According to a survey by researching firm Survey.com, formerly known as World Research, adoption of Windows 2000 will be far quicker than previous estimates. The survey says that Windows 2000 will penetrate over 40% of Windows installations by January 2001, at least three years earlier than previously expected. The conclusion: Enterprises that want to switch to Windows 2000 will be able to do so within six months to a year of the operating system's launch in late 1999.
The survey paints a heady picture for Microsoft, which is attempting to create the same market dominance it has on the desktop for its enterprise products. According to the survey, Windows NT 4.0 and Windows 2000 will account for over 80% of all servers by January 2001. Virtually all respondents to the survey said that they intended to upgrade to Windows 2000 eventually.
"\[The survey\] does indicate a faster uptake than others have said, but it is only a snapshot," said Peter Auditore, the vice president of Survey.com. "The people we are talking to are controlling the server farms, controlling the desktops. What they are telling us is the most important thing about Windows 2000 for them is reliability, more so than Active Directory or scalability."
On the downside, Survey.com says that Microsoft has sacrificed the compatibility of existing applications in an effort to make Windows 2000 more reliable and stable. Actually, maybe that isn't a downside: I think any administrator would make the same decision, given the choice. The hardware requirements, however, and contrary to Microsoft's typically rosy "minimum requirements," are quite high. Windows 2000 Server will virtually require a Pentium II 300 or better with at least 256 MB of RAM, especially if the resource-heavy Active Directory is deployed. Other services, such as Terminal Services and IntelliMirror, while require massive hardware resources. Windows 2000 Professional will realistically require 128 MB of RAM for desktop and laptop use.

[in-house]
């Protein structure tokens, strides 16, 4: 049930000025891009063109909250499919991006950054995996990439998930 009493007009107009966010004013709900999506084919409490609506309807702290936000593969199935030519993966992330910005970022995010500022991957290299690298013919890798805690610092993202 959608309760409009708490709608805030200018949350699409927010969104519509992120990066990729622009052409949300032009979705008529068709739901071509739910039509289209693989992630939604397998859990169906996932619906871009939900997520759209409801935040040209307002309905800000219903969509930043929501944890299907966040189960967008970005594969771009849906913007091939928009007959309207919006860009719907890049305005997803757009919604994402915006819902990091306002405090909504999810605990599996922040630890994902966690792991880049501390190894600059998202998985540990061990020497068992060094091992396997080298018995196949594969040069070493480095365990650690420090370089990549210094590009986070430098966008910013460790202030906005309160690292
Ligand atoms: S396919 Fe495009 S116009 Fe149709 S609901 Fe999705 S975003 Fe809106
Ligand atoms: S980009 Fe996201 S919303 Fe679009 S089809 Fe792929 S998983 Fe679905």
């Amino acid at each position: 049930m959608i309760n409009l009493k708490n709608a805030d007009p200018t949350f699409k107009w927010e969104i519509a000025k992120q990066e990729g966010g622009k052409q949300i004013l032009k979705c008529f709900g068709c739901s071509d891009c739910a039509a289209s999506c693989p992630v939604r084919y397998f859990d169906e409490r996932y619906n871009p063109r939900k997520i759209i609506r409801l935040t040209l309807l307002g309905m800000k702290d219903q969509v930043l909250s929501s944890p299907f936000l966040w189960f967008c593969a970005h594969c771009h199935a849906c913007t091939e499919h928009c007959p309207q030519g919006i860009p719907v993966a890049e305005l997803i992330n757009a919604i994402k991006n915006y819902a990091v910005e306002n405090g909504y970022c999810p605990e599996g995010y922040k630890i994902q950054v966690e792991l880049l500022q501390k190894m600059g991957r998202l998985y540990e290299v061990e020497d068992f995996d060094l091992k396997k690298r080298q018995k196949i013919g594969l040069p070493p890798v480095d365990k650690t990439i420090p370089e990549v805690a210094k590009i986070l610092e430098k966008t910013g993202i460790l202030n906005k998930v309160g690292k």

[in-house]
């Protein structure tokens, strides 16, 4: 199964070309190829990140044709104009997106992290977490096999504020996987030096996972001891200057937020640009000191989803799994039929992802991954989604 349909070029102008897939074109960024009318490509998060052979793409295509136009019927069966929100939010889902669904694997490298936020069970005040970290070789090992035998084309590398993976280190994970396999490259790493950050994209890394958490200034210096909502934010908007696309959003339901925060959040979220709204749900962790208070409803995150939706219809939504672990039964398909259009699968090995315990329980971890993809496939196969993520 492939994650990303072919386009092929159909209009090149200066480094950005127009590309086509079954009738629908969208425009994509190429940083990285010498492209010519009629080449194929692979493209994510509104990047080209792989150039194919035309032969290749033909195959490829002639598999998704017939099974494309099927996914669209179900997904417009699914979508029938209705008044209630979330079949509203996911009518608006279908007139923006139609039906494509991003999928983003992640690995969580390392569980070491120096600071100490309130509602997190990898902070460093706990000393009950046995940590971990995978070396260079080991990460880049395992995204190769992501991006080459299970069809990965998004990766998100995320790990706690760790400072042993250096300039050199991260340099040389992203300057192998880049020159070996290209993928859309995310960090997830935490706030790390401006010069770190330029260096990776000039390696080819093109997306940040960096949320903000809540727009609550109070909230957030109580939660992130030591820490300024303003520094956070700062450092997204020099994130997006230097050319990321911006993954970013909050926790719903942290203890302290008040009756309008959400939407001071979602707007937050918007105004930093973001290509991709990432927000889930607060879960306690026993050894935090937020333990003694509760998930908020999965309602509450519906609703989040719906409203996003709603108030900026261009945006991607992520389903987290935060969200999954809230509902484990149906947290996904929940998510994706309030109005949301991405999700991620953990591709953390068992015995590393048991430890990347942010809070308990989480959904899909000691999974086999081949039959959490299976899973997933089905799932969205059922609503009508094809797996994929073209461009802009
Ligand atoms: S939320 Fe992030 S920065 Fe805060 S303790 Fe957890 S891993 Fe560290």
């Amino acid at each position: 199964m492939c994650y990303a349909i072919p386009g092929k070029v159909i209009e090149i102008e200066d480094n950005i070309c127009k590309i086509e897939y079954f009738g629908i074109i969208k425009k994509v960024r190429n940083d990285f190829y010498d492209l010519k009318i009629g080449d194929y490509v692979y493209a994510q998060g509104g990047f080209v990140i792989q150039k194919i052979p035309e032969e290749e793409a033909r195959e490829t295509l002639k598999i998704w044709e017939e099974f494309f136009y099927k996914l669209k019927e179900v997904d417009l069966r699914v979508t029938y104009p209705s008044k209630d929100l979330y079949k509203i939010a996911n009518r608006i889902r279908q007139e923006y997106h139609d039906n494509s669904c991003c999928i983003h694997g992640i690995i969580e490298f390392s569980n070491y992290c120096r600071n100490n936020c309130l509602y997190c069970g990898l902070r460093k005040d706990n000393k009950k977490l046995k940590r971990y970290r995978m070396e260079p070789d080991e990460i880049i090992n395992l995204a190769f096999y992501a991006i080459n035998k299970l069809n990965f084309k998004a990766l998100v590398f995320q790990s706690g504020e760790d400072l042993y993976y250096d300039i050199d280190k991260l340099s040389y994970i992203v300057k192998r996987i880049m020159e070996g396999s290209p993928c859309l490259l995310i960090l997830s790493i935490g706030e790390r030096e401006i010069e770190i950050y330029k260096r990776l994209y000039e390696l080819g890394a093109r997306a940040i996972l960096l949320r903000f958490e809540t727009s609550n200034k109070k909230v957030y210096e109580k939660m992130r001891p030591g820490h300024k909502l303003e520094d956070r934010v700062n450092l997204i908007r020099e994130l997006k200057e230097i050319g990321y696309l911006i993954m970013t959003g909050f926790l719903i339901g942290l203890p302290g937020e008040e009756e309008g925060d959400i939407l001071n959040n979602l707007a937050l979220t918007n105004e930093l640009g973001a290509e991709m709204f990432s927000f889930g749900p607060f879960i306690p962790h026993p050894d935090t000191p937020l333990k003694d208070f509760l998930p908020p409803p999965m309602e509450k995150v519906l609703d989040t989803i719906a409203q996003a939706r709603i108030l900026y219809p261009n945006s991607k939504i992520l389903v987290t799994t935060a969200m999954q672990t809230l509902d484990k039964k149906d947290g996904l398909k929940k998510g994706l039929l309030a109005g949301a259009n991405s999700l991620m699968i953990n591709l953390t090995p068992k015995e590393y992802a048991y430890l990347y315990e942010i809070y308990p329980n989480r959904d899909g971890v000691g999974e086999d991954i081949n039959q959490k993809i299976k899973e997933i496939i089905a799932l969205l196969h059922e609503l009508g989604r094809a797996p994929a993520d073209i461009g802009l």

"\[Active Directory\] is the foundation of Windows 2000's advantages; \[it\] will require massive changes in the logical network infrastructure," the survey states. "Furthermore, realizing the full benefits of Windows 2000 requires its presence on every server and desktop in the enterprise, and down the road, changes in the physical network infrastructure as well; enterprises will see only incremental improvements until this Redmond utopia is attained."
Windows 2000 will be released to manufacturing late this year, and Microsoft will begin realizing profits from the upgrade in the first half of 2000, fueling what is expected to be yet another blockbuster year for the software giant